S. Korea urges restraint after North's missile test

Acting U.S. Secretary of Defense Patrick Shanahan, left, meets with South Korean Defense Minister Jeong Kyeong-doo, center, during a ministerial luncheon on the sidelines of the 18th International Institute for Strategic Studies (IISS) Shangri-la Dialogue, an annual defense and security forum in Asia, in Singapore, Saturday, June 1, 2019. (AP Photo/Yong Teck Lim)
South Korean Minister of National Defense Jeong Kyeong-doo attends the second plenary session of the 18th International Institute for Strategic Studies (IISS) Shangri-la Dialogue, an annual defense and security forum in Asia, in Singapore, Saturday, June 1, 2019. (AP Photo/Yong Teck Lim)
Japanese Minister of Defense Takeshi Iwaya, right, and South Korean Minister of National Defense Jeong Kyeong-doo shake hands ahead of the second plenary session of the 18th International Institute for Strategic Studies (IISS) Shangri-la Dialogue, an annual defense and security forum in Asia, in Singapore, Saturday, June 1, 2019. (AP Photo/Yong Teck Lim)
South Korean Minister of National Defense Jeong Kyeong-doo speaks during the second plenary session of the 18th International Institute for Strategic Studies (IISS) Shangri-la Dialogue, an annual defense and security forum in Asia, in Singapore, Saturday, June 1, 2019. (AP Photo/Yong Teck Lim)
Japanese Defense Minister Takeshi Iwaya speaks during the second plenary session of the 18th International Institute for Strategic Studies (IISS) Shangri-la Dialogue, an annual defense and security forum in Asia, in Singapore, Saturday, June 1, 2019. (AP Photo/Yong Teck Lim)
South Korean Minister of National Defense Jeong Kyeong-doo speaks during the second plenary session of the 18th International Institute for Strategic Studies (IISS) Shangri-la Dialogue, an annual defense and security forum in Asia, in Singapore, Saturday, June 1, 2019. (AP Photo/Yong Teck Lim)
Japanese Defense Minister Takeshi Iwaya attends the second plenary session of the 18th International Institute for Strategic Studies (IISS) Shangri-la Dialogue, an annual defense and security forum in Asia, in Singapore, Saturday, June 1, 2019. (AP Photo/Yong Teck Lim)
Japanese Defense Minister Takeshi Iwaya, right, and South Korean Minister of National Defense Jeong Kyeong-doo attend the second plenary session of the 18th International Institute for Strategic Studies (IISS) Shangri-la Dialogue, an annual defense and security forum in Asia, in Singapore, Saturday, June 1, 2019. (AP Photo/Yong Teck Lim)

SINGAPORE — South Korea's Defense Minister Jeong Kyeong-doo on Saturday fended off calls to step up pressure on North Korea after it test-fired missiles last month.

Jeong told an annual security conference in Singapore that the tests were being investigated and a conclusion is within reach.

"There are discussions whether or not it is a short-range ballistic missile. There is a perspective that it is a Russian Iskander missile, or it is a new tactical ballistic missile," he said.

"There are data that we can verify, and we are working off those data to make sure we have a verification."

Jeong was responding to a question on whether the tests were a violation of a military agreement between South and North Korea last September to halt acts of aggression against each other.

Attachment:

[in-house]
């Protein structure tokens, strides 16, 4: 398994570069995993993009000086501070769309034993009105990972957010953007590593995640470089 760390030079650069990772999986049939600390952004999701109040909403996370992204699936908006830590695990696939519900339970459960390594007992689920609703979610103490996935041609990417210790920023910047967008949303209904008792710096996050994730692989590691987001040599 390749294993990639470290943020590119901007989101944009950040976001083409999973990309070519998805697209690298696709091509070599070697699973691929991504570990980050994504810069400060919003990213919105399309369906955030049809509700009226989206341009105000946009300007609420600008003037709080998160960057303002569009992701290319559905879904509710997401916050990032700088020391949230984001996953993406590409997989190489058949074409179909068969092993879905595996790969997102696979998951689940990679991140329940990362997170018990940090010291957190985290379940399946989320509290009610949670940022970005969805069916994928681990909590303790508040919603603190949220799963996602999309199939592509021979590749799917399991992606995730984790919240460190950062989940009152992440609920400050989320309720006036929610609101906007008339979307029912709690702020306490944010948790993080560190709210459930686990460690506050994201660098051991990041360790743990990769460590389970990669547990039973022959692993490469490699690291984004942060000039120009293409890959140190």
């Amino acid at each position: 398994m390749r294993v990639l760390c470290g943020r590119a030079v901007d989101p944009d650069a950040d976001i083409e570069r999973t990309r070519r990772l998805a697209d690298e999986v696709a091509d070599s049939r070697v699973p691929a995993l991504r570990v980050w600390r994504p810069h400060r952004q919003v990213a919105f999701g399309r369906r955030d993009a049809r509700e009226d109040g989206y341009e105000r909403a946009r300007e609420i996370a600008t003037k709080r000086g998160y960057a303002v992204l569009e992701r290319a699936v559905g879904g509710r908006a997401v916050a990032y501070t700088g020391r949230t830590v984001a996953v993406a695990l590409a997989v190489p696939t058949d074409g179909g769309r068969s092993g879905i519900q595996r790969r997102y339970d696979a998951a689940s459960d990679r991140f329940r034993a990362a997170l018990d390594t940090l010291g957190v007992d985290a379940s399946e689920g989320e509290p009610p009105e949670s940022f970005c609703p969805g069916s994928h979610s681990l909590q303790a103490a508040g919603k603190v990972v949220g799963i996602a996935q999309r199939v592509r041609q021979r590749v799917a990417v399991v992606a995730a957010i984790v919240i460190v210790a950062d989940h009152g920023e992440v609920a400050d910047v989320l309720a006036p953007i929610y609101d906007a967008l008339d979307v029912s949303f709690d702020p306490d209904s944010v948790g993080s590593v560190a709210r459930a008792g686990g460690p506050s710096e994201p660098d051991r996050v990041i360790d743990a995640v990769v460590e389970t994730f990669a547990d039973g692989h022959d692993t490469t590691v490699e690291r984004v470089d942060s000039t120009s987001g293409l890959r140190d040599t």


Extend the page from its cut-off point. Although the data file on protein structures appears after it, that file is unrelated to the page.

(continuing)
He said the North was "in fact acting within the boundaries" of the agreement and tensions between their militaries "have been lowered to a significant extent."

"So currently the actions done by the North Korean regime have the intent to carry out the peace process through dialogue and talks. And I believe that's the hidden intent behind the lines in terms of their missile launches."

Jeong called on the international community to "assure North Korea that the decision to denuclearize is indeed the right decision."

He said that South Korea sees humanitarian aid and the lowering of military tensions as ways "to lead North Korea into conversation and away from ... the ways of the past."

North Korea itself has defended the launches, saying it was exercising its right to self-defense.

The U.S. and Japan say the short-range ballistic missile tests on May 4 and 9 were a violation of U.N. Security Council resolutions. The tests ended a pause in launches that began in late 2017, and came amid deadlocked negotiations to rid North Korea of nuclear weapons.

Japanese Defense Minister Takeshi Iwaya, who spoke at the same session on Korean security, stressed that a strict implementation of sanctions against North Korea was necessary.

He specifically directed his comments at South Korea, China and Russia.

"We need to enhance surveillance on a global scale while strengthening effort locally to ensure the full implementation of sanctions," Iwaya said.

Earlier Saturday, U.S. Acting Secretary of Defense Patrick Shanahan told the Shangri-La Dialogue conference that North Korea "remains an extraordinary threat" and has "neared a point where it could credibly strike regional allies, U.S. territory, and our forward-deployed forces."

You may also interested in

Indonesian gets 6 years for smuggling migrants to...

Mar 16, 2017

An Indonesian court has sentenced a people-smuggling kingpin to six years in jail for organizing a...

Muslim protesters march against Jakarta's...

Mar 31, 2017

Undeterred by the arrest of hard-line protest leaders, thousands of Muslims marched in Indonesia's...

Suspected suicide bombs in Jakarta kills 3...

May 24, 2017

Two suspected suicide bombings near a bus terminal in Indonesia's capital Wednesday night killed...

Indonesia's Parliament speaker named corruption...

Jul 18, 2017

Indonesia's anti-graft agency has named the speaker of Parliament as a suspect in a corruption...

Indonesian leader: Shoot drug traffickers who...

Jul 23, 2017

Indonesian President Joko "Jokowi" Widodo says police should shoot drug traffickers who resist...

News

Sign up now!